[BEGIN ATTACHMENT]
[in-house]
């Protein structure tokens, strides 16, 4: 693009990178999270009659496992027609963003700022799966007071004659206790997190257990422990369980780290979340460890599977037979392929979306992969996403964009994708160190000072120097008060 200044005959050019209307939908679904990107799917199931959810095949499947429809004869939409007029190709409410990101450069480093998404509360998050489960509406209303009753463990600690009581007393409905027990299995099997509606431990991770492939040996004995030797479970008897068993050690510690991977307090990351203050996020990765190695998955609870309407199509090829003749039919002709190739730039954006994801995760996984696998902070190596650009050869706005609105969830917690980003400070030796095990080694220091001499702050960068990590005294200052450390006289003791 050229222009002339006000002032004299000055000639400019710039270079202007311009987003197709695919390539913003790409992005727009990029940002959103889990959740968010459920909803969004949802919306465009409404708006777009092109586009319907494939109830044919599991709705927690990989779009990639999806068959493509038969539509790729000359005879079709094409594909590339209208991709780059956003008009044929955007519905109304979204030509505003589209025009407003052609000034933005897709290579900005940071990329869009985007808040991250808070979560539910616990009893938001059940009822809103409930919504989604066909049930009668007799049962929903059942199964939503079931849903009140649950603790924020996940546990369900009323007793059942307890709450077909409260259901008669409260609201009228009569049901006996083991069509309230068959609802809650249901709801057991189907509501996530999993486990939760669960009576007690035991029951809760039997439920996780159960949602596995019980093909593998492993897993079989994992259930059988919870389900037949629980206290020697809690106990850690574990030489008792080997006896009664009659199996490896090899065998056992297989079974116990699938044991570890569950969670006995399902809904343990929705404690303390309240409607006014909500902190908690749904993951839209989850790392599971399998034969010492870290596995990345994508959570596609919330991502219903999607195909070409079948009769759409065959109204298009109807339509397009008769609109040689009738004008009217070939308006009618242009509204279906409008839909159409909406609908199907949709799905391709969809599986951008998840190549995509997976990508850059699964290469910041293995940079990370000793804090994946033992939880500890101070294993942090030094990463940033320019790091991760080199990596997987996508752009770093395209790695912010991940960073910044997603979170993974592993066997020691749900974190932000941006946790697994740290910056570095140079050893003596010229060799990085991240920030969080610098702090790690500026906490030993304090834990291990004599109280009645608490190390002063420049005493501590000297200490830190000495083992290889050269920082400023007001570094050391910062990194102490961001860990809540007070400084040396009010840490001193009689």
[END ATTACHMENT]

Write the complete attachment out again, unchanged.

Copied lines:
[in-house]
């Protein structure tokens, strides 16, 4: 693009990178999270009659496992027609963003700022799966007071004659206790997190257990422990369980780290979340460890599977037979392929979306992969996403964009994708160190000072120097008060 200044005959050019209307939908679904990107799917199931959810095949499947429809004869939409007029190709409410990101450069480093998404509360998050489960509406209303009753463990600690009581007393409905027990299995099997509606431990991770492939040996004995030797479970008897068993050690510690991977307090990351203050996020990765190695998955609870309407199509090829003749039919002709190739730039954006994801995760996984696998902070190596650009050869706005609105969830917690980003400070030796095990080694220091001499702050960068990590005294200052450390006289003791 050229222009002339006000002032004299000055000639400019710039270079202007311009987003197709695919390539913003790409992005727009990029940002959103889990959740968010459920909803969004949802919306465009409404708006777009092109586009319907494939109830044919599991709705927690990989779009990639999806068959493509038969539509790729000359005879079709094409594909590339209208991709780059956003008009044929955007519905109304979204030509505003589209025009407003052609000034933005897709290579900005940071990329869009985007808040991250808070979560539910616990009893938001059940009822809103409930919504989604066909049930009668007799049962929903059942199964939503079931849903009140649950603790924020996940546990369900009323007793059942307890709450077909409260259901008669409260609201009228009569049901006996083991069509309230068959609802809650249901709801057991189907509501996530999993486990939760669960009576007690035991029951809760039997439920996780159960949602596995019980093909593998492993897993079989994992259930059988919870389900037949629980206290020697809690106990850690574990030489008792080997006896009664009659199996490896090899065998056992297989079974116990699938044991570890569950969670006995399902809904343990929705404690303390309240409607006014909500902190908690749904993951839209989850790392599971399998034969010492870290596995990345994508959570596609919330991502219903999607195909070409079948009769759409065959109204298009109807339509397009008769609109040689009738004008009217070939308006009618242009509204279906409008839909159409909406609908199907949709799905391709969809599986951008998840190549995509997976990508850059699964290469910041293995940079990370000793804090994946033992939880500890101070294993942090030094990463940033320019790091991760080199990596997987996508752009770093395209790695912010991940960073910044997603979170993974592993066997020691749900974190932000941006946790697994740290910056570095140079050893003596010229060799990085991240920030969080610098702090790690500026906490030993304090834990291990004599109280009645608490190390002063420049005493501590000297200490830190000495083992290889050269920082400023007001570094050391910062990194102490961001860990809540007070400084040396009010840490001193009689």